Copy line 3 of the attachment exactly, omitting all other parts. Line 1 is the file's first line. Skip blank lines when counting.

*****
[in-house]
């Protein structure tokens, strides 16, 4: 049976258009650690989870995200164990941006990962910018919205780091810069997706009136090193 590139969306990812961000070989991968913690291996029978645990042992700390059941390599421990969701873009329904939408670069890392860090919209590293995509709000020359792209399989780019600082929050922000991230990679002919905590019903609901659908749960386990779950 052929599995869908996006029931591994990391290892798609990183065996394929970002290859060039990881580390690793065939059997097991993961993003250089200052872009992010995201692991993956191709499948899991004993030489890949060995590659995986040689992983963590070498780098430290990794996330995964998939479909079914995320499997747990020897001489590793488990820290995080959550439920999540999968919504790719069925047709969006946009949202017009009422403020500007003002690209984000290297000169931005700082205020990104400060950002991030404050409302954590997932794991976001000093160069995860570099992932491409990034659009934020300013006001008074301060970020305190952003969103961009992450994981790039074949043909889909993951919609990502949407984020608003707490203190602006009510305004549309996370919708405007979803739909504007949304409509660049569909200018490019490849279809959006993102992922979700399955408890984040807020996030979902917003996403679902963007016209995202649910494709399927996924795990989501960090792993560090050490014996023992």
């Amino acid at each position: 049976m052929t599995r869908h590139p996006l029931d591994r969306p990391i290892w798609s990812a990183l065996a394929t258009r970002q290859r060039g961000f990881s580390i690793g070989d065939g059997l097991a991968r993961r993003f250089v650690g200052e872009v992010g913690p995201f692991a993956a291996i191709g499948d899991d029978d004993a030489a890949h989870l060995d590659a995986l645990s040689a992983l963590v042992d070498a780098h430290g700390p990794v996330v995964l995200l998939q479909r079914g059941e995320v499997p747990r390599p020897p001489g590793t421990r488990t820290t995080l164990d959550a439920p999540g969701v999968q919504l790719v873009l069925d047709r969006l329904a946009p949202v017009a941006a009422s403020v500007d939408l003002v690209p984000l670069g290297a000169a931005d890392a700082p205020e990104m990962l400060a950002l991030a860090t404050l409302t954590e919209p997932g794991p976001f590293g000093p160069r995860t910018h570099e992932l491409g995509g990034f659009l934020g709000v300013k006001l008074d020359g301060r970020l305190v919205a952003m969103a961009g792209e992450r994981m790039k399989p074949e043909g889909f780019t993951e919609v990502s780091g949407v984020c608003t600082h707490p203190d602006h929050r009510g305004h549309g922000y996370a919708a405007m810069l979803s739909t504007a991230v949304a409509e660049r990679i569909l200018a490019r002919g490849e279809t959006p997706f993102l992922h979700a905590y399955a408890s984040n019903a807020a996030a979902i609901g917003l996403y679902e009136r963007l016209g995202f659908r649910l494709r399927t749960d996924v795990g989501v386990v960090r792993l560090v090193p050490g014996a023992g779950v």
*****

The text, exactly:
């Amino acid at each position: 049976m052929t599995r869908h590139p996006l029931d591994r969306p990391i290892w798609s990812a990183l065996a394929t258009r970002q290859r060039g961000f990881s580390i690793g070989d065939g059997l097991a991968r993961r993003f250089v650690g200052e872009v992010g913690p995201f692991a993956a291996i191709g499948d899991d029978d004993a030489a890949h989870l060995d590659a995986l645990s040689a992983l963590v042992d070498a780098h430290g700390p990794v996330v995964l995200l998939q479909r079914g059941e995320v499997p747990r390599p020897p001489g590793t421990r488990t820290t995080l164990d959550a439920p999540g969701v999968q919504l790719v873009l069925d047709r969006l329904a946009p949202v017009a941006a009422s403020v500007d939408l003002v690209p984000l670069g290297a000169a931005d890392a700082p205020e990104m990962l400060a950002l991030a860090t404050l409302t954590e919209p997932g794991p976001f590293g000093p160069r995860t910018h570099e992932l491409g995509g990034f659009l934020g709000v300013k006001l008074d020359g301060r970020l305190v919205a952003m969103a961009g792209e992450r994981m790039k399989p074949e043909g889909f780019t993951e919609v990502s780091g949407v984020c608003t600082h707490p203190d602006h929050r009510g305004h549309g922000y996370a919708a405007m810069l979803s739909t504007a991230v949304a409509e660049r990679i569909l200018a490019r002919g490849e279809t959006p997706f993102l992922h979700a905590y399955a408890s984040n019903a807020a996030a979902i609901g917003l996403y679902e009136r963007l016209g995202f659908r649910l494709r399927t749960d996924v795990g989501v386990v960090r792993l560090v090193p050490g014996a023992g779950v």